Yhelena Hall was born in Ukraine and studied painting and graphics at the Kharkiv State Art College when she became fascinated by iconography and folk art. In 2003-2007, she had her graphic series exhibited in solo and group shows in galleries of Kyiv, Ukraine. In 2007, Yhelena was awarded Fulbright Scholarship to obtain her MFA degree at the State University of New York at New Paltz. Concentrating in Sculpture, she developed a number of nature-based performances and process-driven sculptures, some of which were exhibited in the Samuel Dorsky Museum in New Paltz and the Ukrainian Institute of America in New York City. After her graduation in 2009, she participated in several art residencies throughout the Eastern Europe. In 2011, she received Rinat Akhmetov’s Foundation Grant to execute her piece focusing on the consumer identity and Ukrainian entertainment industry. Currently, based in Chicago, Yhelena continues working with sculptural media utilizing a broad range of materials with mechanical and electric elements.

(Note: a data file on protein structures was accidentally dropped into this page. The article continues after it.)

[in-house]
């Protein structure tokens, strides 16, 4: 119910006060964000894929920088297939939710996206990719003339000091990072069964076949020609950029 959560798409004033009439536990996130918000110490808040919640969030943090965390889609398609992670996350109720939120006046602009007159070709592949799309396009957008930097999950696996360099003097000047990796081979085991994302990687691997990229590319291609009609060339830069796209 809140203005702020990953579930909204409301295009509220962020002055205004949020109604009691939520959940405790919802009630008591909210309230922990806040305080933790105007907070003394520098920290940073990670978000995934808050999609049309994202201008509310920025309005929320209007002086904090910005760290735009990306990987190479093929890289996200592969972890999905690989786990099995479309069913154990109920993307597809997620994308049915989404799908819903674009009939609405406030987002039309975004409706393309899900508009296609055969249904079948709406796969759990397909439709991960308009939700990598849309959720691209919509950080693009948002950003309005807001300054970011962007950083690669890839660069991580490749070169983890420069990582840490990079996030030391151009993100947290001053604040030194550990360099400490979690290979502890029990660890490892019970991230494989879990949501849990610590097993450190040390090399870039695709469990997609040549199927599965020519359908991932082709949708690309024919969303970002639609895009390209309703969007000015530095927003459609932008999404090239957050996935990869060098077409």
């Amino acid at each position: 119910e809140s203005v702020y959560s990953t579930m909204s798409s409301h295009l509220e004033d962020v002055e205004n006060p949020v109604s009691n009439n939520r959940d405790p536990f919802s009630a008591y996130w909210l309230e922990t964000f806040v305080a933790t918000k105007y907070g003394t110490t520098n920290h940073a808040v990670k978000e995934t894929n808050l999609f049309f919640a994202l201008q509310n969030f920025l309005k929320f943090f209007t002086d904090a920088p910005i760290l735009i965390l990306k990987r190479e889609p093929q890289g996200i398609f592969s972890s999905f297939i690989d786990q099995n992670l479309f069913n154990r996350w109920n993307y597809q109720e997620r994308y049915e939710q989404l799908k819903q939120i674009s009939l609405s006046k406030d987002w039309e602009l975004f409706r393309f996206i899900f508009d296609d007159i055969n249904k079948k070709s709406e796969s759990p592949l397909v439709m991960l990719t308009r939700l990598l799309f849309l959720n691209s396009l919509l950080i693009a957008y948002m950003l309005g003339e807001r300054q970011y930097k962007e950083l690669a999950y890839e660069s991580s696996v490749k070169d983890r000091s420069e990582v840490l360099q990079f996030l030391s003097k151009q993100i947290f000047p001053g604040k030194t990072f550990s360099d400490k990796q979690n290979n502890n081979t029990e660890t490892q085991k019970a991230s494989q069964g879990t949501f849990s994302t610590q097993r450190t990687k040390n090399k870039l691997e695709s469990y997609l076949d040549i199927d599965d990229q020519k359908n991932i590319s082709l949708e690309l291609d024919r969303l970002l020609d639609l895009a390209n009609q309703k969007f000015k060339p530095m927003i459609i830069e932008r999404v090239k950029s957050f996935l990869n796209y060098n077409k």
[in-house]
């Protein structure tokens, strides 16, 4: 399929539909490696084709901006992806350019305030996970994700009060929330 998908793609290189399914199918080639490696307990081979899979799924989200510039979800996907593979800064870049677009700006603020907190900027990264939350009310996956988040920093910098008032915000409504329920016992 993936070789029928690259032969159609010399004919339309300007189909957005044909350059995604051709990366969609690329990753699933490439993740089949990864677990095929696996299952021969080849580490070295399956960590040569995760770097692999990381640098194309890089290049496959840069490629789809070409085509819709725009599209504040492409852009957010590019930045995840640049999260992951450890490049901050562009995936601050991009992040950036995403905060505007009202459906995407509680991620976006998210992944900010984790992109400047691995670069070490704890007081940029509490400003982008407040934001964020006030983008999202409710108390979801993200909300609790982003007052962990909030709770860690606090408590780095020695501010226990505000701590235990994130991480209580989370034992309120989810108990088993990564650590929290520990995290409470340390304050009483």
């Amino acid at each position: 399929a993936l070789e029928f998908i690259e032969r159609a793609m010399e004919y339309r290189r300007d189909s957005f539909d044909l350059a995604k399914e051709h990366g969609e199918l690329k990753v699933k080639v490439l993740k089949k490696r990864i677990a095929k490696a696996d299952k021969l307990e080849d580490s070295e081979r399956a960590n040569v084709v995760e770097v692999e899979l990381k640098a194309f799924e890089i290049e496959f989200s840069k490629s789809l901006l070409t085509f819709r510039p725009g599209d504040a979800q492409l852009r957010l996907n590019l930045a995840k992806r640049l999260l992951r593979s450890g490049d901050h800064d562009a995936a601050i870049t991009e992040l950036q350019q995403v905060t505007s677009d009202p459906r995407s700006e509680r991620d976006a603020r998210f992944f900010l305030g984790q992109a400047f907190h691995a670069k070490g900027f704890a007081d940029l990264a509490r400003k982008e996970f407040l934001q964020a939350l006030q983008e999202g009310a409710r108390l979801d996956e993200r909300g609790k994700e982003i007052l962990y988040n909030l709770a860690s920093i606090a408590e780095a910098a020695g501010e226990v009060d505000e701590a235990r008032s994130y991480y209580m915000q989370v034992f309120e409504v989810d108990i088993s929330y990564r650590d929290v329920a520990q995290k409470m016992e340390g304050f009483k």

Edra Soto was born in Puerto Rico and is a Chicago-based interdisciplinary artist, educator, curator, and co-director of the outdoor project space THE FRANKLIN. She is invested in creating and providing visual and educational models propelled by empathy and generosity. Her recent projects are motivated by civic and social actions focus on fostering relationships with a wide range of communities. Most recently, Soto was awarded the Efroymson Contemporary Arts Fellowship and DCASE for Individual Artist Grant from the City of Chicago. Soto has attended residency programs at Skowhegan School of Painting and Sculpture (ME), Beta-Local (PR), and Ragdale Foundation (IL), amongst others. She is a lecturer for the Contemporary Practices Department at The School of the Art Institute of Chicago, where she holds an MFA, and a bachelor’s degree from Escuela de Artes Plásticas de Puerto Rico.